Academic journal article Post Script

Soderbergh's Kafka: In Retrospect

Academic journal article Post Script

Soderbergh's Kafka: In Retrospect

Article excerpt

"To interpret a text is not to give it a meaning, but on the contrary to appreciate the plurality that it constitutes."--Roland Barthes S/Z

I.

Adapting Kafka for cinema is a complicated and improbable venture--a bit like Fitzcarraldo's romantic dream of building an opera house in the Amazon jungle. Like the romantic entrepreneur of Werner Herzog's Fitzcarraldo (1984), who must drag a steamship over a mountain in the Peruvian rain forest unaided by modern technology, a filmmaker can only hope to transfer Kafka's burden of cryptic dream-texts into cinematic language with a daring feat of transposition. In Herzog's Fitzcarraldo the technological feat of transference --dragging the ship over a mountain--is miraculously realized, but the impresario's greater, messianic dream of transferring European culture to the Peruvian jungle is ultimately sabotaged by native superstition. Perhaps Steven Soderbergh's Kafka (1991) has suffered a similar misfortune. After his wildly successful first feature, sex, lies, and videotape (1989), a debut that established the mainstream viability of "indie" cinema in the 1990s, the follow-up Kafka drew mixed reviews. While the debut film enjoyed critical acclaim, including the Palme D'Or at Cannes and an Oscar nomination, Kafka was perceived by many as a disappointment. Voicing a view held by many other reviewers, New York Times critic Vincent Canby bluntly called the screenplay "a mess" and the resulting film "shallow," merely "Kafka-ish," rather than genuinely "Kafkaesque" (Canby). Among North American reviewers the widely-held consensus was that Soderbergh had reduced a hallowed literary icon to mere cinematic ornamentation for a retro-styled thriller. Soderbergh responded, slightly bemused: "I was not able to foresee the possessive attitude toward Kafka of certain American critics. That an American would consider Kafka an icon seems a bit strange to me" (Kaufman 48). The European reception of Kafka was decidedly more favorable, a response Soderbergh ascribes to a less "iconic" perception of Kafka: "Curiously," comments Soderbergh, "people [in Europe] seem more open than in the States to the liberties we took; they are less protective of Kafka's image" (Kaufman 51). American critics, however, insisted that the main flaw of the film was its failure to convey the "Kafkaesque," that sense of menace and paranoid dread thought to be the essential "mood" of Kafka's fiction. As one critic puts it, Soderbergh's Kafka fails to evoke any "real sense of being caught in what people call 'the Kafkaesque nightmare,' the sense of a protagonist being trapped in a world that operates by rules he is not privy to" (Scheib). Nevertheless, the independent film community greeted Kafka with approbation. It was nominated that year by the Independent Spirit Awards for Best Screenplay and won for Best Cinematography (DP Walt Lloyd).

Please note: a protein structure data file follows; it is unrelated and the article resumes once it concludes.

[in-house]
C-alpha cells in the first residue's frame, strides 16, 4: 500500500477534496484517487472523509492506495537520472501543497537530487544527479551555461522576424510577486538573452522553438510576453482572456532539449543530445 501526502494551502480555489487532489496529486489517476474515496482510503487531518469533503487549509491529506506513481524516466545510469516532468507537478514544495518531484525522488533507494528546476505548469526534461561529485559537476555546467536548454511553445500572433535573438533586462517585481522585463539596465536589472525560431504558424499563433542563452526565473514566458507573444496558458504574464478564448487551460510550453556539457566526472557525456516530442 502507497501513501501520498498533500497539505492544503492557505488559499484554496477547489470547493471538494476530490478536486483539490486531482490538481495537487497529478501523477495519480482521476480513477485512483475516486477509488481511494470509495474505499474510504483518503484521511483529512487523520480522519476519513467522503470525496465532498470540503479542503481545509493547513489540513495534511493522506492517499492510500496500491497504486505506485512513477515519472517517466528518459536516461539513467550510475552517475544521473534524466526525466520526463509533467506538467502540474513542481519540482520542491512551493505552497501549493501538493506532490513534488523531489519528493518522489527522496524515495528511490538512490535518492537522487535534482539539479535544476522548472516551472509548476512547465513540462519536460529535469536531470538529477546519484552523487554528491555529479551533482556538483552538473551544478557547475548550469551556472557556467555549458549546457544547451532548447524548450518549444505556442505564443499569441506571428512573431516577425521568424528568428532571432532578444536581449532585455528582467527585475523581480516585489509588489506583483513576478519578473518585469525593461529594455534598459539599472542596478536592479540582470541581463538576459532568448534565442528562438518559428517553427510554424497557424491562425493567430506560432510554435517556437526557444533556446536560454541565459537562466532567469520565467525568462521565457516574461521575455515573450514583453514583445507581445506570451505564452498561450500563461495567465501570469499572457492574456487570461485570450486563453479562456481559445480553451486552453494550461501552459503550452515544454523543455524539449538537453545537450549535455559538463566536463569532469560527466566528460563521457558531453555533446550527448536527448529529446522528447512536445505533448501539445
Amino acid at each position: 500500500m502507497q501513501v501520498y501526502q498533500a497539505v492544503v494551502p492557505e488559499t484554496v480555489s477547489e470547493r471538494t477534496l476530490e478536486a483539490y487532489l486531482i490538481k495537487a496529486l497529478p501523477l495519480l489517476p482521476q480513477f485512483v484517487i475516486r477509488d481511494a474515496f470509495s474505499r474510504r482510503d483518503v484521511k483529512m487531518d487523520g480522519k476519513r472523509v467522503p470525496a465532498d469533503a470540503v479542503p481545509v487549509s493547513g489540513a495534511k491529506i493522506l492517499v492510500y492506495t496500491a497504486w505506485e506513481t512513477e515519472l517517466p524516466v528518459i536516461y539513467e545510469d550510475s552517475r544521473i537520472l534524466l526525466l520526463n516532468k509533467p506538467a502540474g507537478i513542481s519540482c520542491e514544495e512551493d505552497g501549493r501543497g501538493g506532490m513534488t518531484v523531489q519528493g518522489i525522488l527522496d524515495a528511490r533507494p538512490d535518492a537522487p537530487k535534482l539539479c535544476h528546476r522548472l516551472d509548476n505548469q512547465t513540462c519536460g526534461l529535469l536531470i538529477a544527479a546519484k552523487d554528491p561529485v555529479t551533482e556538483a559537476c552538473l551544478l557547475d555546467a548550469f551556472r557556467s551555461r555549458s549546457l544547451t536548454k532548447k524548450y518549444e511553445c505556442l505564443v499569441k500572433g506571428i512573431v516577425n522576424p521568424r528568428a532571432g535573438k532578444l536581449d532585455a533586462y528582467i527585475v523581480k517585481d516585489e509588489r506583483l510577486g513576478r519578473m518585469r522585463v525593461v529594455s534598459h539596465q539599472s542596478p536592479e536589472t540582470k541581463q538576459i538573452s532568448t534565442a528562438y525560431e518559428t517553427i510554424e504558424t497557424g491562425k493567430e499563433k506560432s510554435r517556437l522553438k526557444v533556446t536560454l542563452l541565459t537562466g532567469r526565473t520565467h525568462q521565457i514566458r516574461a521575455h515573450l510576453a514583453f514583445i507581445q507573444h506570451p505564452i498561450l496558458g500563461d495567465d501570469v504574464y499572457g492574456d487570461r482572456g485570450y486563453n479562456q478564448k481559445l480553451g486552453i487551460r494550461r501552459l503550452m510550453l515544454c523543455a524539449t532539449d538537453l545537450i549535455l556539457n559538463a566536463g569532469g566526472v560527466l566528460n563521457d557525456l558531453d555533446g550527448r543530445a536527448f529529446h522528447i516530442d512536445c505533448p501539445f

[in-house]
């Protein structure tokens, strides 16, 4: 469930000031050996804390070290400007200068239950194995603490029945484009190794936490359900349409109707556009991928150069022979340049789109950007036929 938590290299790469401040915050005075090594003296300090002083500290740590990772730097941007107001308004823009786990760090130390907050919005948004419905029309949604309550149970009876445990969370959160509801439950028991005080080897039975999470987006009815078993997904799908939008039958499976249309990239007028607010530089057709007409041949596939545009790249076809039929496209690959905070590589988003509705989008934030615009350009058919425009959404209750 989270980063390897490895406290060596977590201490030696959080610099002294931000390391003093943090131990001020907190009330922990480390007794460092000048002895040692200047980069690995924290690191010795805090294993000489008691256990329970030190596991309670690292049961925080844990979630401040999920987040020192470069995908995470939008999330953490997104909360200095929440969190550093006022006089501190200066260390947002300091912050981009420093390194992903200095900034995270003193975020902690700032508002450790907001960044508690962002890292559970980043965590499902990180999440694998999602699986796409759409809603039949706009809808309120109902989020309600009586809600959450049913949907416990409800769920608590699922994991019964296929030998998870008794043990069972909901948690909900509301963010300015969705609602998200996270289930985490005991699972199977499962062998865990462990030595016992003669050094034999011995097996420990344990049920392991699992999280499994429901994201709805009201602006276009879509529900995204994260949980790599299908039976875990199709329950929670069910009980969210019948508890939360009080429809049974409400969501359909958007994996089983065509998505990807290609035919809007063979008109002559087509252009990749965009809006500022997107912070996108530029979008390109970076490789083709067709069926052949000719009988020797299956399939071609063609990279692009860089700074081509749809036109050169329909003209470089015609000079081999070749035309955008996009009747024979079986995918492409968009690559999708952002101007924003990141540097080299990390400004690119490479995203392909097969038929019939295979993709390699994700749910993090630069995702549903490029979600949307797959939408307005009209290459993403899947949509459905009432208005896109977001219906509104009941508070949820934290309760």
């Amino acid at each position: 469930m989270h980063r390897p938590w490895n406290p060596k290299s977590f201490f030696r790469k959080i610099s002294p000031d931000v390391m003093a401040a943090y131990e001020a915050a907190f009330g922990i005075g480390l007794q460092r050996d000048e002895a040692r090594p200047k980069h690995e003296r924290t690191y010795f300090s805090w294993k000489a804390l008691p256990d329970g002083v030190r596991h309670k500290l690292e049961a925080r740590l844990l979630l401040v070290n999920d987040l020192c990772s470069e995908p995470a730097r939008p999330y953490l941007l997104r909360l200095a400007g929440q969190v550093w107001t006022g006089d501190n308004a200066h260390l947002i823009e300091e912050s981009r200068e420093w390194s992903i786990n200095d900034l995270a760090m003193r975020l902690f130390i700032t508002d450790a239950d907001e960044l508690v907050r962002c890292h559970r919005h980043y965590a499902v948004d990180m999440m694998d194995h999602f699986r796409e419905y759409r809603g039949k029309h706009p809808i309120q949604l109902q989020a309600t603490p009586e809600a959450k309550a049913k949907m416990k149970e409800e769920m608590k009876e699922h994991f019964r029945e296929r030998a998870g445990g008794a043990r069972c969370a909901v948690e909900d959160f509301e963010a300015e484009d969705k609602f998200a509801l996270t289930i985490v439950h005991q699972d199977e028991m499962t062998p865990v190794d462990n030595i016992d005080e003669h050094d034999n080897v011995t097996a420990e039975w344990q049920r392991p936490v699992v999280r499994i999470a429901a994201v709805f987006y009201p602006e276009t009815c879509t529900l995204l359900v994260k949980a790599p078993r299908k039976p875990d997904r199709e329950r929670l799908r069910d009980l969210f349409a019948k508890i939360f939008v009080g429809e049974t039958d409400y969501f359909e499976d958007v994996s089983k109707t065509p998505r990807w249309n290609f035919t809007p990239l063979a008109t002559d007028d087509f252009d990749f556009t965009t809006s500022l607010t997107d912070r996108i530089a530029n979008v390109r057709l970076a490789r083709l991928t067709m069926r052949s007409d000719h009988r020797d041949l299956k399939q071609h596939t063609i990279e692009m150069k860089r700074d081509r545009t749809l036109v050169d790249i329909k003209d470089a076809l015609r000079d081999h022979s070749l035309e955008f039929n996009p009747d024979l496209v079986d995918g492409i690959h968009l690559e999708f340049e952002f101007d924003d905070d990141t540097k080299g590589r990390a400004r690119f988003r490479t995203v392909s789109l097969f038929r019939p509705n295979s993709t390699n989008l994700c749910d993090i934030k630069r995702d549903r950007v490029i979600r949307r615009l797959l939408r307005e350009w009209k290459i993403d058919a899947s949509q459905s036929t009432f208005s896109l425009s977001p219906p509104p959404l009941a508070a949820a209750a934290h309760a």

The scholarly literature on Kafka also offers a more positive appraisal. Donna Hoffmeister praises Kafka for "its pervasive and playful allusions," which in her view "create an ingenious web of intertextuality which constitutes, finally, a worthy analogue to those literary texts which inspired the film" (14). In his book-length study of Soderbergh's films, Jason Wood considers Kafka "an accomplished work on almost every level, a film that, despite previous critical protests, comes complete with a palpable sense of menace and unsettling paranoia." "Shamefully beleaguered on release," thinks Wood, "Kafka is certainly worth revisiting and stands as an impressive achievement" (32). Following the initial wave of negative criticism, Soderbergh sought understandably to distance himself from Kafka, writing it off as a youthful journeyman's piece. Two decades later, in retrospect, we are now better positioned to appreciate this early film, not only for what it has to say about Kafka, but also for what it tells us about the development of Soderbergh as auteur and, more broadly, for what this film implicitly communicates about the postmodern crisis of authorship and our current conceptions of the auteur. …

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